Phantom Islands of the Atlantic

Front Cover
Goose Lane, 1994 - History - 232 pages
In Phantom Islands of the Atlantic, Donald Johnson tells the strange stories of nonexistent islands that were nevertheless claimed for various European countries, described and carefully mapped. Johnson has tested the technology available to the cartographers, navigators and writers who documented these phantom islands. He has discovered what they knew of history, studied their legends, explored their faith, and traced how they expanded the limits of understanding.

From inside the book

What people are saying - Write a review

PHANTOM ISLANDS OF THE ATLANTIC: The Legends of Seven Lands That Never Were

User Review  - Kirkus

Entertaining voyages into the geography of the imagination, from a sailor and journalist (Charting the Sea of Darkness, not reviewed). In the early days of cartography, islands came and islands went ... Read full review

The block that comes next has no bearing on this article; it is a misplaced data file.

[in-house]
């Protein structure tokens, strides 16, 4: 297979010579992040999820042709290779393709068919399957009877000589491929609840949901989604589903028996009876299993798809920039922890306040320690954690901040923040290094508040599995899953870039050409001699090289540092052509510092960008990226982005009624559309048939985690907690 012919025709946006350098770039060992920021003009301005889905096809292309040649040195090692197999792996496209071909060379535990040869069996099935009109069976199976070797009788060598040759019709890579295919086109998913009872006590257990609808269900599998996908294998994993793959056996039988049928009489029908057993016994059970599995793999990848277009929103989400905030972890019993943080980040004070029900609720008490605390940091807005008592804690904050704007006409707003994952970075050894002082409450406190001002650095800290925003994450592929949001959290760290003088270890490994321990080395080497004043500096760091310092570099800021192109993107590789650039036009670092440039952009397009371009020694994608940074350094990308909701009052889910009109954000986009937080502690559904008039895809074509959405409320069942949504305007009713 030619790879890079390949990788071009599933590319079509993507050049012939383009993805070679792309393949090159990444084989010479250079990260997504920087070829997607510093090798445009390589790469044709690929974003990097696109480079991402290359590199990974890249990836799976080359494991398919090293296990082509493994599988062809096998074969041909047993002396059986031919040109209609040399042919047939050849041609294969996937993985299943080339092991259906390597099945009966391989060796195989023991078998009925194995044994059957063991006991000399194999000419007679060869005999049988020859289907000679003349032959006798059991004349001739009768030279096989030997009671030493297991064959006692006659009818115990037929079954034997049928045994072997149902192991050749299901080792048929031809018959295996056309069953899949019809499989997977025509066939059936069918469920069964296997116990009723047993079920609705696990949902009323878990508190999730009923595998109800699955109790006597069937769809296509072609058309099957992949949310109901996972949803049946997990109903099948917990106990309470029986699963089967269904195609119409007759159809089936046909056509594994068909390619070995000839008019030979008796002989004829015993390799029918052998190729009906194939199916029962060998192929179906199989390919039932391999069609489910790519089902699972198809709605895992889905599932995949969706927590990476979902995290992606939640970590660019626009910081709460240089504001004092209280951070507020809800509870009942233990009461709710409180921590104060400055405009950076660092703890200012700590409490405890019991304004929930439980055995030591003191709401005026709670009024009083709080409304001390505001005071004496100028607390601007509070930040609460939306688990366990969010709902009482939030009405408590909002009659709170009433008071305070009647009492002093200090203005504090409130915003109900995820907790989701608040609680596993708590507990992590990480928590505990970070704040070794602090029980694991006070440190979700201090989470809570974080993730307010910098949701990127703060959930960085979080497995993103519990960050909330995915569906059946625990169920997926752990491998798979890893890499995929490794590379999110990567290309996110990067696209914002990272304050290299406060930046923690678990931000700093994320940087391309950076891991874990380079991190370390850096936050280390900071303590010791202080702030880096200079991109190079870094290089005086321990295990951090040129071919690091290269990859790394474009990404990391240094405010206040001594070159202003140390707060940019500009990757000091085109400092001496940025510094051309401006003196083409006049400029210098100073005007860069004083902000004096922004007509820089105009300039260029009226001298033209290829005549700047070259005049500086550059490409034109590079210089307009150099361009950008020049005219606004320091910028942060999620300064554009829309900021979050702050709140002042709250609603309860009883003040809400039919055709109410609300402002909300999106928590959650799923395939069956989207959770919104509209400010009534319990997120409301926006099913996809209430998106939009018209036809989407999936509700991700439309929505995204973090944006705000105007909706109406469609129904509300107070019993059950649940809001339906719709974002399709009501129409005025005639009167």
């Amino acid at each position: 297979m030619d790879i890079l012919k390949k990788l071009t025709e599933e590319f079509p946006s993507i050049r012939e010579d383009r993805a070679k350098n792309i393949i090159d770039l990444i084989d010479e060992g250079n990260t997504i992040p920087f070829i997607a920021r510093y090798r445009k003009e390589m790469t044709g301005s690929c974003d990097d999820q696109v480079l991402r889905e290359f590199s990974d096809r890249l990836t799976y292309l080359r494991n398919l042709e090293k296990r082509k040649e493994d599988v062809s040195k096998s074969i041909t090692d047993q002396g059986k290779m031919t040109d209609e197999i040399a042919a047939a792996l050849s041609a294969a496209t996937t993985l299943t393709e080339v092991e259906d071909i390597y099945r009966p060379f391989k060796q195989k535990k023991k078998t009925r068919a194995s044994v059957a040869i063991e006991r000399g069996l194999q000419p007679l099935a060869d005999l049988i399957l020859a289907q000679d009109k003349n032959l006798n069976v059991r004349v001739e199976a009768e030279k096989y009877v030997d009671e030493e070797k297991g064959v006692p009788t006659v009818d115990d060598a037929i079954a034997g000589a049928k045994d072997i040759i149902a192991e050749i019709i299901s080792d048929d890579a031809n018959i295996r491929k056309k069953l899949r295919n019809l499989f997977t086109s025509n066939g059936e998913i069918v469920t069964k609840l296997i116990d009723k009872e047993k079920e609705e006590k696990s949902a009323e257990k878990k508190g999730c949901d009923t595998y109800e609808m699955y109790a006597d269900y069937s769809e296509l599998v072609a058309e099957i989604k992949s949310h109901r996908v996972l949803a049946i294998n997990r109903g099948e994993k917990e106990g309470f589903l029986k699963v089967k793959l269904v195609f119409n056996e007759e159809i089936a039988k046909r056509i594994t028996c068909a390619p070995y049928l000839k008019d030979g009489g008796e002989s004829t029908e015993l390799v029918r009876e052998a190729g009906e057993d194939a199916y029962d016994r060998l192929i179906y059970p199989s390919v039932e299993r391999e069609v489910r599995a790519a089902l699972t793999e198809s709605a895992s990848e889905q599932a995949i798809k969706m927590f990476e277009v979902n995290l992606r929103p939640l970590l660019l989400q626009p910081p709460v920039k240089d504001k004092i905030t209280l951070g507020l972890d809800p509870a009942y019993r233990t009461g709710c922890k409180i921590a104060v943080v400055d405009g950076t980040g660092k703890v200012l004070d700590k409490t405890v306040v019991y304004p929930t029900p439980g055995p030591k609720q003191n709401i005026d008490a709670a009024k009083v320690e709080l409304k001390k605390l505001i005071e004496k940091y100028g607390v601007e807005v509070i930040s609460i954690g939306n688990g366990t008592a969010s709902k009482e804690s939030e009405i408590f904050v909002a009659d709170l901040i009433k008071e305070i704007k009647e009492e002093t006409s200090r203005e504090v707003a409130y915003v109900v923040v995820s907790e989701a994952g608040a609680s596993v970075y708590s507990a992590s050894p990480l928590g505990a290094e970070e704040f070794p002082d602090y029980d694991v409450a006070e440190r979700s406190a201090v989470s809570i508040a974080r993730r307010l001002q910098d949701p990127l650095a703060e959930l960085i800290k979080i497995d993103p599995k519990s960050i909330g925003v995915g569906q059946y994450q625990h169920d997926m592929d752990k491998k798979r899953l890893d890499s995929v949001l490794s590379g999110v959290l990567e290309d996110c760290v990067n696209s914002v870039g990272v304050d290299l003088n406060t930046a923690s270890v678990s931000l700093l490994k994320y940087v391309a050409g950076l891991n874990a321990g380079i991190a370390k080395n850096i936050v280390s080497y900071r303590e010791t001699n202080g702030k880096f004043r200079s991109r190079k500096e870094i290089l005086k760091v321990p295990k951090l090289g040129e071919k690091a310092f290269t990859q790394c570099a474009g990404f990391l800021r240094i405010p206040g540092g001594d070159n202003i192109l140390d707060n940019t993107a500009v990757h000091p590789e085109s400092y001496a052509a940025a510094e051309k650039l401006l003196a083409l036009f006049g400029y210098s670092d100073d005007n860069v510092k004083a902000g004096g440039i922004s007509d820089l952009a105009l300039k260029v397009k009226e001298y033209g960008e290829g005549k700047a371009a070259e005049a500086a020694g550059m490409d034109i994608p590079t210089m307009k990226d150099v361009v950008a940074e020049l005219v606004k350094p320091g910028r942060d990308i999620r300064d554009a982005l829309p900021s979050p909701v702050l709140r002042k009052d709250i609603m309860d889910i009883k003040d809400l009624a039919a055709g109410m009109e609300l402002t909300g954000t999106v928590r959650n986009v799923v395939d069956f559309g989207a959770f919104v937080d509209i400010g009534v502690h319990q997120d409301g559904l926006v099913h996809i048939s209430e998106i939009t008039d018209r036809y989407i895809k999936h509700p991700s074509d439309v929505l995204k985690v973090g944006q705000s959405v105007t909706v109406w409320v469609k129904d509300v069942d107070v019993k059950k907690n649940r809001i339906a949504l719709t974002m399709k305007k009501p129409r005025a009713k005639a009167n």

Phantom islands of the Atlantic: the legends of seven lands that never were

User Review  - Not Available - Book Verdict

Johnson is a maritime historian and sailor who has crossed the Atlantic five times in a 27' sailboat. His "phantom islands" were usually "discovered" after a storm or during a fog when the navigator ... Read full review


Mapping the Unknown Seas

1 other sections not shown

Common terms and phrases

About the author (1994)

An intrepid sailor, Donald Johnson has navigated the Atlantic by the technology available to voyagers in the age of Exploration. He is the author of The Cruising Guide to the Coast of Maine, the sailor's bible to the waters of the region, and Charting the Sea of Darkness: The Four Voyages of Henry Hudson, a volume that won critical acclaim from Sea History and The New York Times.

Bibliographic information